Rashida Tlaib wants to be the first Muslim woman elected to Congress. Sharice Davids and Lupe Valdez want to be their state’s first Indigenous and Latina representatives. SBS News asks them, why now?
Donald Trump’s surprise presidential victory is said to have turned a new wave of women on to politics in the US.
It got serious after the historic women’s march in 2017 and the potent #MeToo movement against sexual harassment, and last month it was revealed more than 40,000 Democratic women have expressed interest in running for office.
Women are filing their candidacies at congressional level and state-governor level, as well as other elected offices and seats, and more than a dozen states are still accepting new candidates for the US midterm elections in November.
While there are women from diverse backgrounds running for the Republicans - including native Hawaiian state governor hopeful Andria Tupola and Utah’s first black female Republican elected to Congress, Mia Love - the majority are running for the Democratic Party.
“I think it’s harder for Republican women to stand up,” Dr Dora Kingsley Vertenten, a public policy professor at the University of Southern California, told SBS News.
“It’s particularly hard for a woman to voice her opinion on issues that are very controversial today without also having to defend whether they support the party leadership.”
Here are just some of the women running.
Race: House of Representatives (Democrat)While there are two Muslim men in Congress, no Muslim woman has ever been elected federally. Former state representative Rashida Tlaib broke that ground in Michigan already, and will now try to do so in the House of Representatives.
The 42-year-old said Mr Trump’s election was like a “bat signal” for women everywhere.
“I want every young woman out there to know that you shouldn't be sitting around waiting for permission to run - men don't ask for permission - and instead you should be planting the seeds and building the relationships you need to win.”
You shouldn't be sitting around waiting for permission to run.
- Rashida Tlaib
She said the Supreme Court’s decision to uphold the president’s travel ban on Muslim-majority countries in June shows how “rigged” the current government is against people of colour and religious minorities.
“If Trump thinks his Muslim ban can keep me out of Congress, he’s got another thing coming … I’ll introduce legislation immediately and fight tirelessly to overturn the Muslim ban,” she told SBS News.
“The Trump administration will not wield its license to discriminate against immigrants at our borders on my watch.”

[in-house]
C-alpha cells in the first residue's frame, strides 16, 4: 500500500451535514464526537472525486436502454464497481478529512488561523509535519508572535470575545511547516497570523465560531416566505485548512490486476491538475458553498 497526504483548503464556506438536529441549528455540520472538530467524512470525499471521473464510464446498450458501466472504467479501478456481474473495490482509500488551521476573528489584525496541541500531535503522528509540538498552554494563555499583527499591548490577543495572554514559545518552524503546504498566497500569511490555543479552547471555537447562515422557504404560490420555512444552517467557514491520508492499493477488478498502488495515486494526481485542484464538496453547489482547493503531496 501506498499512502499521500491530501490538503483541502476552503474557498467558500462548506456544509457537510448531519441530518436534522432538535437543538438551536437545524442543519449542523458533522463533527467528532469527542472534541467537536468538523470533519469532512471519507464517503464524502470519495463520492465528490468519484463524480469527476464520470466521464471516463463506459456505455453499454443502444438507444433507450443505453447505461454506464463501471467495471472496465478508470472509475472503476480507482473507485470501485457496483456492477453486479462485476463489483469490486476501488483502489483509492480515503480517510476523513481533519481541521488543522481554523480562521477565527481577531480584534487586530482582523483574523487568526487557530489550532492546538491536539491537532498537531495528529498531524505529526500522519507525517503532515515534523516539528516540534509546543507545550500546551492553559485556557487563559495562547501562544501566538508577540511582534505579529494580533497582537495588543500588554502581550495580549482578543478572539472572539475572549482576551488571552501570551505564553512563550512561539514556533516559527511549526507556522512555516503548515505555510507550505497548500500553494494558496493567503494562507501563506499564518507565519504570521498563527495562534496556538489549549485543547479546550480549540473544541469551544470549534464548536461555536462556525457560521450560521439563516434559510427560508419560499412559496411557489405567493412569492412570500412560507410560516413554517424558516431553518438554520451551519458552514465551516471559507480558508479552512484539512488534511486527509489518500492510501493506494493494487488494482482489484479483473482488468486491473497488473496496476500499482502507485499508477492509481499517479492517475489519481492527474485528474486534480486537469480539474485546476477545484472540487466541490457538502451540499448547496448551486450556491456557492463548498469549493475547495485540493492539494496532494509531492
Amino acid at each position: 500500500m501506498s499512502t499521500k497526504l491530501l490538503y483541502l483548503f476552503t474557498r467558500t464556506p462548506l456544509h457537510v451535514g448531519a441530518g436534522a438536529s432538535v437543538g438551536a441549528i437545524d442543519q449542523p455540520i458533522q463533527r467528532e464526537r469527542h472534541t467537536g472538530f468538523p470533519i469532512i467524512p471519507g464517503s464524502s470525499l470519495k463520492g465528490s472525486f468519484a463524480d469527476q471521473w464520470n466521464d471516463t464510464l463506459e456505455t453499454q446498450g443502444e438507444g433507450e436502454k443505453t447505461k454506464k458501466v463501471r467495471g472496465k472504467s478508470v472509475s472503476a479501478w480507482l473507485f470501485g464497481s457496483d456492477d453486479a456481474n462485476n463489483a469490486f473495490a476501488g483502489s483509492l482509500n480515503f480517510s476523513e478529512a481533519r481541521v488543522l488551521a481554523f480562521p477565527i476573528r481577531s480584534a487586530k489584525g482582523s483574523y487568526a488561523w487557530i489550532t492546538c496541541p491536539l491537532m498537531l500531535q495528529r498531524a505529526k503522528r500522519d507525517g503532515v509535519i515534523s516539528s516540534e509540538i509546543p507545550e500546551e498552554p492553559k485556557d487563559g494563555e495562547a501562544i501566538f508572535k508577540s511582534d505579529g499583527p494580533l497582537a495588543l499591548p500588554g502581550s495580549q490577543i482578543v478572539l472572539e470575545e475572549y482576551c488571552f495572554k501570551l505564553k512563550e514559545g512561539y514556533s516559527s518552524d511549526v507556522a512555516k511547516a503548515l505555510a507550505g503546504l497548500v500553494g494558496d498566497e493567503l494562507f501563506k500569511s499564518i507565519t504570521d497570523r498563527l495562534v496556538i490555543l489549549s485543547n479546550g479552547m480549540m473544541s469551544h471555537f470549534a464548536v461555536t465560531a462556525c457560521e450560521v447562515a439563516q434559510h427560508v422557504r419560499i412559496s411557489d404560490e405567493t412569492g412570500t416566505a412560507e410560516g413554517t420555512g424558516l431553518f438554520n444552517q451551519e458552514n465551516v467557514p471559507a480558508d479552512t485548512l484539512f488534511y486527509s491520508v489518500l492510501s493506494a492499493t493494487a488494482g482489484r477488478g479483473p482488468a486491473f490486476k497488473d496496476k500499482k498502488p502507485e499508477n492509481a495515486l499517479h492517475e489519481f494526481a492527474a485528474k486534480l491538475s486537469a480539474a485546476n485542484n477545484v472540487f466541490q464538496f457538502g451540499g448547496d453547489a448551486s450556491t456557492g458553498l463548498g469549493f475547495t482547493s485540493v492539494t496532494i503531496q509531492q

Ms Tlaib is vying to win the current race in Michigan’s 13th congressional district replacing Democrat John Conyers who recently resigned after more than 50 years.
“I want to show people of underrepresented races, religions, and identities that they belong here, that their voices are powerful, and that we can all impact our politics for the better.”
Race: House of Representatives (Democrat)Kansas candidate Sharice Davids is hoping to become the first native woman elected to Congress.
The lawyer is a member of the Ho-Chunk nation - a Native American people - and if she wins Kansas's 3rd congressional district, would become the state’s first openly gay representative.
Ms Davids, 37, served as a White House fellow in Obama’s administration and says 2018 should be called “the year of the empowered woman”.
“I definitely feel a sense of pride that I’m a part of this movement. The idea that we might go from zero over the entire course of our country’s history, to multiple native women in office at the congressional level is overwhelming,” she told SBS News.
“There are a lot of people from diverse backgrounds … some identify as women and some don’t, and I think the more we embrace that … and we have all of those experiences at the table when decisions are being made, that to me is the part I’m most excited about.”
We’re ready ... and you’re not going to be able to tell us we’re not qualified.
- Sharice Davids
Ms Davids said a lot of the rhetoric in the 2016 election was rooted in sexism and this year’s election cycle is one of the key ways of addressing it.
“We’re ready. There’s so many of us that are lawyers and doctors and business women and you’re not going to be able to tell us that we’re not qualified, or that we are not experienced enough, or that we don’t understand issues deeply enough anymore,” she said.
Race: Texas Governor (Democrat)Lupe Valdez, a four-term Dallas County sheriff, clinched the Democratic nomination for Texas Governor in May. If she wins in November she will be the state’s first Latina governor and first openly gay governor.
Ms Valdez, 70, said she keeps campaigning in the Latina neighbourhoods because she knows how hard it has been for the community:
“The Latina were so disrespected in the last session … if we don’t vote it’s going to continue to be like this. We’ve got to make a change and the change comes through to the vote.”
We’ve got to make a change.
- Lupe Valdez
“If somebody who is LGBT and Latina breaks the glass ceiling, all that says is ‘everybody welcome, it’s time for everybody’.”
Ms Valdez says she moved into state politics because she was frustrated that nothing was being done for the everyday Texan.
“Our current governor [Greg Abbott], I call him the Trump puppet, because whatever Trump wants he does … I think when we have more of the Democratic women in office his actions won’t be as strong because we will find a way to mellow them,” she said.
She says while many more women are running for office, it doesn’t mean it’s an easy road ahead.
“I’m hoping that a lot of the women will win but I don’t know that they will,” she said.
“But here’s what I do know; we will have pushed the attitude so far, whether we win or lose, that someone is going to have to start paying attention.”